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Blue Jays manager John Schneider realizes the fruits of his life’s work

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No one knows when manager John Schneider and the rest of the Blue Jays will make a full recovery at the end of a career slump for many in the 2022 season.

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For Schneider, who was provisionally untagged from the title two weeks after losing Game 2 to the Seattle Mariners, the removal of replays from airing at his home may have speeded up his recovery.

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And perhaps the gallows humor, innocently conveyed by his five-year-old son Gunner, aided the process.

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“Ganner’s move is to look at the highlights of the next day. So he watched Game 2 for about five days in a row, reminding me every time how the eight ended,” he said. of two boys. “A few times he said, ‘Dad, this is where George[Springer]and Bo[Bichette]collide’… Thanks Gunner.”

Despite protests by an irrational minority of the fanbase, no decisions made or not taken in the two-game series against the Mariners did not determine Schneider’s future.

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In fact, the 42-year-old from New Jersey has been striving for this position since the day he admitted his baseball talent was no match for his baseball brain. In the process, he was groomed for the ultimate managerial position within the organization.

One win or one loss doesn’t define him, but Gunner’s cuteness aside, of course his 10-9 loss (after taking an 8-1 lead) left an imprint on Schneider. his heart loop.

“It took a while,” Schneider said. “You relive it, you ponder it, you learn from it, but still… there were some things that really didn’t go our way.

“There will be some decisions that will be questioned, and it’s part of the work that I can’t wait to keep diving into for the next three years. There were a lot of moving parts in that game.

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“It sucks, it sucks for the players more than anyone.

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Schneider felt the same way, even though he was a little surprised by the fanbase that general manager Ross Atkins didn’t rip interim Schneider off immediately after his ouster.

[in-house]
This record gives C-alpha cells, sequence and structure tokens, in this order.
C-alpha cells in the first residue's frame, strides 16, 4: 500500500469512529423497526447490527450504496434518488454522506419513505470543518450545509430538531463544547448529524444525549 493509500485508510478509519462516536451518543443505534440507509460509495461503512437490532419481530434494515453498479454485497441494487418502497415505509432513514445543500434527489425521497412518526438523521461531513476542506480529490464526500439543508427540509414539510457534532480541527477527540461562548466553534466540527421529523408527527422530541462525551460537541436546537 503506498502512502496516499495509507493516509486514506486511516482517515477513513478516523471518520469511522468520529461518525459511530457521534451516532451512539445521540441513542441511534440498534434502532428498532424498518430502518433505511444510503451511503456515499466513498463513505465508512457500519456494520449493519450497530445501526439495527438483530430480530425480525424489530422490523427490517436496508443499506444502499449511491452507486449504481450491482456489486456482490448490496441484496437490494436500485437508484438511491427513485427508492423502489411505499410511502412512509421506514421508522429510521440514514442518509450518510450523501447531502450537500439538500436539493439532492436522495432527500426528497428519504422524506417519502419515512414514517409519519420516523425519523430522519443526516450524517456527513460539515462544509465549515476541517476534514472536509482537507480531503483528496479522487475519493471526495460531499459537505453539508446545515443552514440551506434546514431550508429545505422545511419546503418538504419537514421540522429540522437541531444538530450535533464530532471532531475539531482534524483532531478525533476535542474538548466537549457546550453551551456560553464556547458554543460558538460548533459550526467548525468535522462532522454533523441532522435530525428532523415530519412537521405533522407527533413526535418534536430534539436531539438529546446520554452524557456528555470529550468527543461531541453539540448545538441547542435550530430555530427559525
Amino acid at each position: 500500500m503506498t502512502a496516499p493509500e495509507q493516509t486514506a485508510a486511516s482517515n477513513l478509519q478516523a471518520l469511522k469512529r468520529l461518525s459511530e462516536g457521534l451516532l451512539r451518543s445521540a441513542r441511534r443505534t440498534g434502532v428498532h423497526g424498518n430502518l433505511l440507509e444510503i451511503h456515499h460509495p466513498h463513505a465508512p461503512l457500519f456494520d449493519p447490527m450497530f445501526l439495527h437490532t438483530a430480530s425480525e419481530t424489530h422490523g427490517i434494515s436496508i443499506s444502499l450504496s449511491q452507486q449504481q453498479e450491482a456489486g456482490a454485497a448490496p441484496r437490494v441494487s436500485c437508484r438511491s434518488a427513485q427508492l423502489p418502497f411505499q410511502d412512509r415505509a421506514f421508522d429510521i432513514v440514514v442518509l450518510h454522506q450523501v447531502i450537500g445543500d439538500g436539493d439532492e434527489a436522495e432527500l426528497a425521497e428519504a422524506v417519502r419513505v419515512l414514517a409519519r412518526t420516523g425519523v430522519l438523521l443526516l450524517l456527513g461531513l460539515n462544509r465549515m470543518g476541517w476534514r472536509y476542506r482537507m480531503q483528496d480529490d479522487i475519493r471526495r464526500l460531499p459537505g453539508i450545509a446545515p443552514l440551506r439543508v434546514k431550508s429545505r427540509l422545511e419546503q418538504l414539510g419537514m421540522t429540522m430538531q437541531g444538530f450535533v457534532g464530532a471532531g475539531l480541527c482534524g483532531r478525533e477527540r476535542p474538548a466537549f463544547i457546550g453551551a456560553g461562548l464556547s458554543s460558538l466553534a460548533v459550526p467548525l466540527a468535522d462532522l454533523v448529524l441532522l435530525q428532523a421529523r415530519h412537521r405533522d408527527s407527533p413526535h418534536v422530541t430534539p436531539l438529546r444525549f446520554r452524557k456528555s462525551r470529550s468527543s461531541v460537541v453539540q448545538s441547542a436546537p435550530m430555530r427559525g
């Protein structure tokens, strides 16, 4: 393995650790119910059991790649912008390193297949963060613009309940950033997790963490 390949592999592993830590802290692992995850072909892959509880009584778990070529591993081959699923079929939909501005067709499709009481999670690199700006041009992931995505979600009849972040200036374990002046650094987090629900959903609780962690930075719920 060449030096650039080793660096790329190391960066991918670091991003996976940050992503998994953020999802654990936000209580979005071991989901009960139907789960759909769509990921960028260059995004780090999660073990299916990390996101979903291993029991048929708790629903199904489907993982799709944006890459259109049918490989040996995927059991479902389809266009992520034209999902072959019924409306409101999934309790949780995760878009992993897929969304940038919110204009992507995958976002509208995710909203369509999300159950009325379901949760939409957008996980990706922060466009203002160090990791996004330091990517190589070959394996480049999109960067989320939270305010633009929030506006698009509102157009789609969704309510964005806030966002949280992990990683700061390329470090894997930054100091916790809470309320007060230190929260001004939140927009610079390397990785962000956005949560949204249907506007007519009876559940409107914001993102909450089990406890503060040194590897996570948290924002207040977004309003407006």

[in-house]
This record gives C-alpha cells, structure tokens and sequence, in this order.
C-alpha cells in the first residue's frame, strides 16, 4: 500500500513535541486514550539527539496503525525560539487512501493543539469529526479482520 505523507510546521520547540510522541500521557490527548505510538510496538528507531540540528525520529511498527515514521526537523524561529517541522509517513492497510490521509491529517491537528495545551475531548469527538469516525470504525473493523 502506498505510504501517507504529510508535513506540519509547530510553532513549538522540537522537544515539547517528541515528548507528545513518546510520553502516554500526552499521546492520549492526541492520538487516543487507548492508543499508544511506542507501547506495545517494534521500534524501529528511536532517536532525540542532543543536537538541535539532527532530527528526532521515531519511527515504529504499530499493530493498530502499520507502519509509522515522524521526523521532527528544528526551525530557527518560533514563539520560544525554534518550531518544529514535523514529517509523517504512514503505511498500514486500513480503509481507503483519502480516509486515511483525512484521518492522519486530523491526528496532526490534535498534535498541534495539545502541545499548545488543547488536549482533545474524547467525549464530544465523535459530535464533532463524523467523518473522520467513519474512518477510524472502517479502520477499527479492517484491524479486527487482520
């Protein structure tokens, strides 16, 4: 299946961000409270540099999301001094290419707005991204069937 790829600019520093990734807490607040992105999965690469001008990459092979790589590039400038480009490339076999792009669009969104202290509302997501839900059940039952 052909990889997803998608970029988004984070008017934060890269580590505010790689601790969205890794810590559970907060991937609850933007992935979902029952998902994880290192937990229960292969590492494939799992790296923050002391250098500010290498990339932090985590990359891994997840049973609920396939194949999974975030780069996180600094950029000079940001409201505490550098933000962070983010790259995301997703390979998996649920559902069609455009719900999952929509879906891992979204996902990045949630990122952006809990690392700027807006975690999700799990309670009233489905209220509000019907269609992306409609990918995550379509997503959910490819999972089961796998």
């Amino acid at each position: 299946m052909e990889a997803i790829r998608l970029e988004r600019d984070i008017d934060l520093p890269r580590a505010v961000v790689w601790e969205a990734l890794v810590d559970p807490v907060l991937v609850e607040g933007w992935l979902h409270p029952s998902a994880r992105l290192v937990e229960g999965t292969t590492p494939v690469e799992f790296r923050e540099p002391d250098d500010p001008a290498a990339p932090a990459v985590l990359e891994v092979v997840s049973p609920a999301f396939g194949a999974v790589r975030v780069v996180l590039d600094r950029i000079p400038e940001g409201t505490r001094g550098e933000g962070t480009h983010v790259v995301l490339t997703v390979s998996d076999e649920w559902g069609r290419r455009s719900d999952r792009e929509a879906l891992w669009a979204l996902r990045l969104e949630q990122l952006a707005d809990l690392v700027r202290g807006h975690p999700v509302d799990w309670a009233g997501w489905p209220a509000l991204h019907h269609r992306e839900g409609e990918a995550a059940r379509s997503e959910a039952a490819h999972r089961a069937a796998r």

And that’s good.

“I’m a competitive person and in my heart I wanted to do it,” Schneider said. “But at the same time, from July 13th[the day he replaced his fired predecessor Charlie Montoyo]we’ve spent everything we’ve been doing to win every game. You’re kind of trapped in it and we should really talk about what makes us better once it’s settled down and the season is over.

“That’s when you can take a step back and have a very honest conversation, which I love and can be pretty productive.”

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The fact that Atkins and the team have given Schneider a three-year deal (plus a club option for a fourth year) speaks to the strength of their relationship. During the final months of his term, there was certainly a disconnect between Montoyo and his office at the front.

A fresh start and long tenure will allow Mr. Schneider to move forward with clear plans and authority.

“Even if you get positive feedback from players and staff and feel like you’re doing a good job, it’s always a little awkward in the middle,” Schneider said. “Until you know, you never really know. If[provisional removed]there will be a few more buy-ins from players.

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“But the way we build relationships never changes. It definitely hasn’t changed in the last few months.”

Schneider certainly has its own management style. That style developed in his minor leagues and nurtured many of the team’s current stars, including Vlad He Guerrero Jr., Bo He Bichette, and Jordan Romano, but has also evolved in the majors.

Working in the dugout and clubhouse, he’s never shy about having his voice heard.


It may have been the seventh concussion recorded in his playing career—Schneider isn’t exactly sure—that imbued the catcher with a sense of baseball.

“I was a double A, had a[concussion]on the DL and started talking to some coordinators and farm manager Dick Scott,” Schneider said. Knocking out triple A, going up and down, I realized that if other people see me this way, it might be smart to start thinking outside the box.

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“At that point, I realized that I like helping people, communicating with people, and trying to get the best out of people.”